Gold prices rose on Wednesday as traders shunned riskier assets and sought the safe-haven asset amid renewed uncertainty about Brexit and U.S.-China trade deal, and weak retail sales data.
Gold’s uptick was also supported by the dollar, which eased amid speculation the Federal Reserve will likely announce another reduction in interest rate soon to support economic expansion.
A downward revision in its global growth forecast by the International Monetary Fund too prompted investors to seek the safe haven asset.
The dollar index eased to 97.90, losing nearly 0.4%.
Gold futures for December ended up $10.50, or about 0.7%, at $1,494.00 an ounce.
On Tuesday, gold futures for December ended down $14.10, or about 0.9%, at $1,483.50 an ounce, the lowest settlement since September 30.
Silver futures for December ended up $0.043, at $17,427 an ounce, while Copper futures for December settled at $2.5895 per pound, down $0.0245 from previous close.
On Tuesday, the International Monetary Fund cut its forecast for growth in both 2019 and 2020, reflecting increased pessimism about the global economy.
“With central banks having to spend limited ammunition to offset policy mistakes, they may have little left when the economy is in a tougher spot,” said Gita Gopinath, the IMF’s Chief Economist, in the half-yearly World Economic Outlook foreword.
In Brexit news, reports in British media cited EU diplomats as claiming talks had stalled over a future trade deal and fair competition clauses.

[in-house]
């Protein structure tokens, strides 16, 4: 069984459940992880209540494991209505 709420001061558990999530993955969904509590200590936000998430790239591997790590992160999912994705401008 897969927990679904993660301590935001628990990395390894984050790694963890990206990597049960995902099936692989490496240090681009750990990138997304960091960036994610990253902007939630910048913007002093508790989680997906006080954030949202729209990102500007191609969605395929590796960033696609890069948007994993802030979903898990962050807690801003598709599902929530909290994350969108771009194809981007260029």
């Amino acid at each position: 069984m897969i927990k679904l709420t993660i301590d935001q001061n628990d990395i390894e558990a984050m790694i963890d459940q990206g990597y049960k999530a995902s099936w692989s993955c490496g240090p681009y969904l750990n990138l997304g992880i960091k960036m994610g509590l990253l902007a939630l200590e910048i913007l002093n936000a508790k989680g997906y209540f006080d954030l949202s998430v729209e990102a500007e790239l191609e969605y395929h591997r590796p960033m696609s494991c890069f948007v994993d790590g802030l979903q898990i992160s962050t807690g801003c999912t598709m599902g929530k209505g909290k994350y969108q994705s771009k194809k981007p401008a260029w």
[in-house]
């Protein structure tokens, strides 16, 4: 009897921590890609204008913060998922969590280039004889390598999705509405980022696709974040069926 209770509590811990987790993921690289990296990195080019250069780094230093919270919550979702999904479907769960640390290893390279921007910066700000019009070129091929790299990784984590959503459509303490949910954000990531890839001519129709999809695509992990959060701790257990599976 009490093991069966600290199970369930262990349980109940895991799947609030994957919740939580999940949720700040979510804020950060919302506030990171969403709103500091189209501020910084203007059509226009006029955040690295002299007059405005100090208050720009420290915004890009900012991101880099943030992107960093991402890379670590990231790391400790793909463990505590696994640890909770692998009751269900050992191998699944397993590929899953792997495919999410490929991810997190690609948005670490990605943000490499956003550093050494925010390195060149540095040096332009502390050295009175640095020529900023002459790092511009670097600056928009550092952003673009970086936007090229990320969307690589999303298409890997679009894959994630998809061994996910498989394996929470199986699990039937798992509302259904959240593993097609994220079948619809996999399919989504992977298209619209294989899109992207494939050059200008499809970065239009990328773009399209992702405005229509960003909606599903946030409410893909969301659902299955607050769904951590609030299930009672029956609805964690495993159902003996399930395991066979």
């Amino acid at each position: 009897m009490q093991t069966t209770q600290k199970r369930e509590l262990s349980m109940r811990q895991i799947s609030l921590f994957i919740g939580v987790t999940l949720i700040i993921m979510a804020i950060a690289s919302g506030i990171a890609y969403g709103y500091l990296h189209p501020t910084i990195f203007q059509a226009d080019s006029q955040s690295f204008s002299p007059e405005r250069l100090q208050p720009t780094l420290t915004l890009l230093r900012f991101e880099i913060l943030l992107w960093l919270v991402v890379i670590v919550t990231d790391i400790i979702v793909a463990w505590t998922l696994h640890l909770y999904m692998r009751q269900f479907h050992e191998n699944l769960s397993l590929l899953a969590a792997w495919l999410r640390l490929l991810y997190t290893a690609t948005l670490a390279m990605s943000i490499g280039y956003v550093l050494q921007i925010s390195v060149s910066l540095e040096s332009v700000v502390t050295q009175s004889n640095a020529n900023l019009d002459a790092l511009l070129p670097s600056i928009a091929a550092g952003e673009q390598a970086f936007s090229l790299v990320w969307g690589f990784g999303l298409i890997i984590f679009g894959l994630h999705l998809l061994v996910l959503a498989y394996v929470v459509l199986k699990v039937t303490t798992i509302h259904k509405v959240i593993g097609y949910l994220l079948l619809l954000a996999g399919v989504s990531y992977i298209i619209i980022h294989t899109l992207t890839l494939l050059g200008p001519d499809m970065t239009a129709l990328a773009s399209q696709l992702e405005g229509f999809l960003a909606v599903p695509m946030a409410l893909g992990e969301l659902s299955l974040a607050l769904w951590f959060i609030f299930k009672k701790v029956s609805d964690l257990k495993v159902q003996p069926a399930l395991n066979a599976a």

On the U.S.-China trade front, a report in Wall Street Journal noted questions remain about how much U.S. agricultural products China intends to buy and the time frame for the purchases, while a Bloomberg report said China wants tariffs rolled back before it moves forward.
According to the data released by the Commerce Department, retail sales in the U.S. unexpectedly decreased in the month of September, falling by 0.3%, after climbing by an upwardly revised 0.6% in August.
The drop came as a surprise to economists, who had expected sales to rise by 0.3% compared to the 0.4% increase originally reported for the previous month.
Another report from the Commerce Department said business inventories in the U.S. came in virtually unchanged in August after climbing by a revised 0.3% in July. Economists had expected inventories to rise by 0.2% compared to the 0.4% increase originally reported for the previous month.